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Religion and Psychoactive Sacraments:
An Entheogen Chrestomathy

Thomas B. Roberts, Ph.D. and Paula Jo Hruby, Ed.D.
Author Index | Title Index

The Peyote Book: A Study of Native Medicine.

Mount, Guy. (Editor). (1993).
Cottonwood, CA: Sweetlight Books.

ISBN: 0-9604462-3-0

Description: Paperback, third edition, 144 pages.

Contents: List of illustrations, introduction, meditation, 51 chapters (readings) divided into 8 parts: 1. Peyote Legends and Origin Stories, 2. Testimonials for Healing and Childbirth, 3. The Native American Church, 4. Gathering Peyote, 5. Scientific and Medical Reports, 6. Ecology and Cultivation of Peyote, 7. Peyote and the Law, 8. Conclusion and Testimonials, bibliography.

Contributors: Edward F. Sun Bear, Hal Zina Bergman, Deloria, Leonard Federal Court Finding, Gaskin, Carl Herring, Huichol, Isabel Kelly, Karl Menninger, M. Scott Momaday, Jeannette Mount, Mountain Wolf Woman, Navaho, Schultes, Slotkin, Paul Stewart, Rolling Thunder, Monroe Tsa U. S. Supreme Court Decision 1988, Virginia Trenholm, Virgil J. Walkington, Yaqui, Anne Zapf.

Note: The Peyote Book is an ongoing, ever-growing publication. Readers are invited to submit stories, personal testimonials, research and illustrations for future editions. (page 5).

Excerpt(s): It Will Replace Christianity. The Native American Church, famed for its use of the peyote button in its sacramental worship life, has doubled its membership in the last few years. It appears to be the religion of the future among Indian people. At first a southwestern-based religion, it has spread since the last world war into a great number of northern tribes. Eventually it will replace Christianity among the Indian people.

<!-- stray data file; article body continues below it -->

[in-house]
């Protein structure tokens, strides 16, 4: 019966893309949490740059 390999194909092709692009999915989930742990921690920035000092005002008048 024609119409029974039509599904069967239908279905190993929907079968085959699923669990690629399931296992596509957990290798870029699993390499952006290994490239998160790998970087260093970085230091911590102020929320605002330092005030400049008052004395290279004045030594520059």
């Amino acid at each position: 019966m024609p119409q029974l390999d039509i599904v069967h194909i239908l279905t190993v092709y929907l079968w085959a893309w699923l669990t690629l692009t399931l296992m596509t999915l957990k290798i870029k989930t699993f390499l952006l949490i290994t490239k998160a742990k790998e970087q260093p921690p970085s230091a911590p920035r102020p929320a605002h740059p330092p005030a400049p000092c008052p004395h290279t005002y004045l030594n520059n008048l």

The largest difference I can see between Indian religion and Christian religion is in interpersonal relationships. Indian society had a religion that taught respect for all members of the society ... there were no locks on doors, no orphanages, no need for oaths, and no hungry people. Indian religion taught that sharing of one's goods with another human being was the highest form of behavior.

Christianity came along and tried to substitute "giving" for sharing. There was only one catch; giving meant giving to the church, not to other people. (Vine Deloria, , page 47)

The most spiritual place I know is the tipi of the Peyote Church. I used to go to synagogue on the high Jewish holidays, but I can no longer feel the presence of the spirit in a group larger than forty.

I sing my Jewish songs in the tipi, and I wear my father's prayer shawl, the one he wore at his bar mitzvah in Germany. My Indian friends say that it does not matter in what language you sing; there are always at least two people who understand-you and the Creator. (Carl A. Hammerschlag, The Dancing Healers, page 59)

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